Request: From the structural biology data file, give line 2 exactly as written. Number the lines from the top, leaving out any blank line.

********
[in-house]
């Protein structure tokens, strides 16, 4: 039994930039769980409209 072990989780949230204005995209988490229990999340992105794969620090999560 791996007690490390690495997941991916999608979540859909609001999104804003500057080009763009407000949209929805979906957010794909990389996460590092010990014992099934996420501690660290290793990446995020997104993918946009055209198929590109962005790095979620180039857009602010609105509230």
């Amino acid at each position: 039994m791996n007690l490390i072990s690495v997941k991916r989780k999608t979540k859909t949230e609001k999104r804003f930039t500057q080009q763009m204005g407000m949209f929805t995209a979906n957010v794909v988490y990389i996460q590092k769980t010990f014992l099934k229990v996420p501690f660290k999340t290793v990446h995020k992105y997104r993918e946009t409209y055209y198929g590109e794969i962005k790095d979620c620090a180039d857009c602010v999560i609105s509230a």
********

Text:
């Protein structure tokens, strides 16, 4: 039994930039769980409209 072990989780949230204005995209988490229990999340992105794969620090999560 791996007690490390690495997941991916999608979540859909609001999104804003500057080009763009407000949209929805979906957010794909990389996460590092010990014992099934996420501690660290290793990446995020997104993918946009055209198929590109962005790095979620180039857009602010609105509230």